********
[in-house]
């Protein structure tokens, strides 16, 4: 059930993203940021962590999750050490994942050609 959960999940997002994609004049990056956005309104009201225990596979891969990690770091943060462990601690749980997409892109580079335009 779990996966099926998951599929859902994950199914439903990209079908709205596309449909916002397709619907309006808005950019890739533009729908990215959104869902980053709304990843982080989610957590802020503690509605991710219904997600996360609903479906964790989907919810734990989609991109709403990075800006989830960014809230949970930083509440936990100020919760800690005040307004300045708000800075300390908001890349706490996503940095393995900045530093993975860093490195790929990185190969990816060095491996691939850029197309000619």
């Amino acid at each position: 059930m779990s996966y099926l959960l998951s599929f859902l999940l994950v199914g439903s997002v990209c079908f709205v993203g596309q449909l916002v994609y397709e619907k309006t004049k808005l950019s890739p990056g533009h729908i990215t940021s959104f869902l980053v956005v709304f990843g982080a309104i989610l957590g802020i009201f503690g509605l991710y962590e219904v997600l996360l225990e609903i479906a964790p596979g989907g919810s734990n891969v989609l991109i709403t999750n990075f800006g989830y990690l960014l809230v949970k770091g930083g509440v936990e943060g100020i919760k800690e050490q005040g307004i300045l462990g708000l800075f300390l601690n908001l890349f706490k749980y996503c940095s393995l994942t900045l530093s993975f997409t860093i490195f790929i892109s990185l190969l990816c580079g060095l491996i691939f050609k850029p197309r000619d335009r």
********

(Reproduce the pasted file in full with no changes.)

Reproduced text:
[in-house]
């Protein structure tokens, strides 16, 4: 059930993203940021962590999750050490994942050609 959960999940997002994609004049990056956005309104009201225990596979891969990690770091943060462990601690749980997409892109580079335009 779990996966099926998951599929859902994950199914439903990209079908709205596309449909916002397709619907309006808005950019890739533009729908990215959104869902980053709304990843982080989610957590802020503690509605991710219904997600996360609903479906964790989907919810734990989609991109709403990075800006989830960014809230949970930083509440936990100020919760800690005040307004300045708000800075300390908001890349706490996503940095393995900045530093993975860093490195790929990185190969990816060095491996691939850029197309000619």
């Amino acid at each position: 059930m779990s996966y099926l959960l998951s599929f859902l999940l994950v199914g439903s997002v990209c079908f709205v993203g596309q449909l916002v994609y397709e619907k309006t004049k808005l950019s890739p990056g533009h729908i990215t940021s959104f869902l980053v956005v709304f990843g982080a309104i989610l957590g802020i009201f503690g509605l991710y962590e219904v997600l996360l225990e609903i479906a964790p596979g989907g919810s734990n891969v989609l991109i709403t999750n990075f800006g989830y990690l960014l809230v949970k770091g930083g509440v936990e943060g100020i919760k800690e050490q005040g307004i300045l462990g708000l800075f300390l601690n908001l890349f706490k749980y996503c940095s393995l994942t900045l530093s993975f997409t860093i490195f790929i892109s990185l190969l990816c580079g060095l491996i691939f050609k850029p197309r000619d335009r």